By Mark Hallum
Community leaders and elected officials led about 200 people in an Astoria rally against President Donald Trump’s executive order banning travel from seven Muslim-majority countries last Feb. 3.
“We’re standing today with our Muslim community. We’re here to say that this disgusting order that has divided families, that’s pushed people out of our country is wrong and hateful and it is not what our country was founded on,” Councilman Costa Constantinides (D-Astoria) said. “And it’s not just about this order, it’s about the entire tenor of the this presidency.”
The T intersection at 25th Avenue and Steinway Street was partially blocked off for protesters by NYPD barricades with about 20 officers keeping watch over the proceedings led by Constantinides and featured speakers such as U.S. Rep. Carolyn Maloney (D-Astoria), Public Advocate Letitia James, state Sen. Michael Gianaris (D-Astoria), Assemblyman Ron Kim (D-Flushing), Assemblywoman Aravella Simotas (D-Astoria) and Councilman Jimmy Van Bramer (D-Jackson Heights). Representatives from the Muslim American Society of Queens, Ansob Center for Refugees and the New York chapter of the Council on American Islamic Relations also delivered remarks.
“We either tear up this ban, or we tear down the Statue of Liberty and what it stands for,” Maloney said. “We hold these ideals so close to our hearts and we will overturn this ban, and we will go forward with the American Dream.”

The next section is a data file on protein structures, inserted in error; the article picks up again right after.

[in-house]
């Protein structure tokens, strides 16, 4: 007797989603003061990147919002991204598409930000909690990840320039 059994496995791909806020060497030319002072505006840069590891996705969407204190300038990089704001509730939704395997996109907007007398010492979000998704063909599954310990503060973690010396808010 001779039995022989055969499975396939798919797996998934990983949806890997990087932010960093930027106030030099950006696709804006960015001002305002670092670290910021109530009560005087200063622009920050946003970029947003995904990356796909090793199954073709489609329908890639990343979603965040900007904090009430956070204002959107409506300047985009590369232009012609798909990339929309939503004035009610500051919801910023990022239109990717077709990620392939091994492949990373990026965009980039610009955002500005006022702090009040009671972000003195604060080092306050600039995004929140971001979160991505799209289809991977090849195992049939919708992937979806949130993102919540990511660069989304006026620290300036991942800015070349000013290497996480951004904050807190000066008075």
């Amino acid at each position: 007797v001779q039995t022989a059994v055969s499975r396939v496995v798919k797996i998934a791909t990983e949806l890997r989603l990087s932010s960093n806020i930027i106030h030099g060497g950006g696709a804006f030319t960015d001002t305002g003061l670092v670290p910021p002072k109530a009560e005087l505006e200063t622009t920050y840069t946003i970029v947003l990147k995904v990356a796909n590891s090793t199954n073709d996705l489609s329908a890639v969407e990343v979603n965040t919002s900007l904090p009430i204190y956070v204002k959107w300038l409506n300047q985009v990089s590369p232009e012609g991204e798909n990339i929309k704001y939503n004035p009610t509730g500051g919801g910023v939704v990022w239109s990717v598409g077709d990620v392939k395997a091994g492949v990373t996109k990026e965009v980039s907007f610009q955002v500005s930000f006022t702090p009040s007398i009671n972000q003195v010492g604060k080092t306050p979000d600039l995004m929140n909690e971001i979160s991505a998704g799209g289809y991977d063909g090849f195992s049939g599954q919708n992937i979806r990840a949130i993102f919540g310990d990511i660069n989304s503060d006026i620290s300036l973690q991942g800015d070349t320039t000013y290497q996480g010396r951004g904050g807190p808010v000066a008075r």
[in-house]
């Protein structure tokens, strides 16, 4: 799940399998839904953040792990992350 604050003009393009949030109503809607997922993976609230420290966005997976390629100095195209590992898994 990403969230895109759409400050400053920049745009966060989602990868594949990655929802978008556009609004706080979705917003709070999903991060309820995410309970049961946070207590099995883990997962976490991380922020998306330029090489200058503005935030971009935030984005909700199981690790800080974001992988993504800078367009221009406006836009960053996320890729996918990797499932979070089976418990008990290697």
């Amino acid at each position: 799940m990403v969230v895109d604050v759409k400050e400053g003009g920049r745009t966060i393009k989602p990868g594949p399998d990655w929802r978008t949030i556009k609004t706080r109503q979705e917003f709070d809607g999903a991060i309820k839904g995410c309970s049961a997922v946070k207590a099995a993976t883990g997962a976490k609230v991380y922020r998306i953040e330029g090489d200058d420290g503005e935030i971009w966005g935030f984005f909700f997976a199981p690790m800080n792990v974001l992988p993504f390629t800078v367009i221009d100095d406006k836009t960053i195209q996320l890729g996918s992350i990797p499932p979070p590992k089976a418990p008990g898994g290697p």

Early in the rally, an opponent of the demonstration launched insults at the speakers from the back of the crowd, calling the officials and attendees “scumbags” and “snowflakes,” which the speakers ignored.
“Those that oppose us think that we’re going to suffer from fatigue, and I want them know that we are going to be out here everyday because I am of the opinion that this president is illegitimate and that what we should do is resist, resist, resist,” James said.
Simotas immigrated to the United States with her family as a child and praised the number of children in the crowd holding signs.
“The children! That’s what we’re fighting for, to make sure America stays America for us and for our children,” Simotas said. “My family came here in the late ‘70s. I can tell you that the reason they were able to get by was because they got help from their neighbors… The reason why we are all so connected in Astoria is because this community was built by immigrants and will be one that continues to welcome immigrants.”
Kim, the first Korean-American elected to the Assembly, came from Flushing to speak about the xenophobic sentiments he had to deal with growing up as an immigrant who came to the United States when he was 7 years old.
“I know how it feels, my wife knows how it feels, to be treated like a foreigner in our own country,” Kim said. He cited the Chinese Exclusion Act, passed in 1882, which imposed a 10-year moratorium on the immigration of Chiense laborers and marked the first U.S. law to ban immigrants.
Saying the act still is felt in America today in the way Asian-Americans are treated socially, Kim said: “It is more important than ever to be united and stick up for our Muslim brothers and sisters or the next generation will suffer.”
Reach reporter Mark Hallum by e-mail at mhall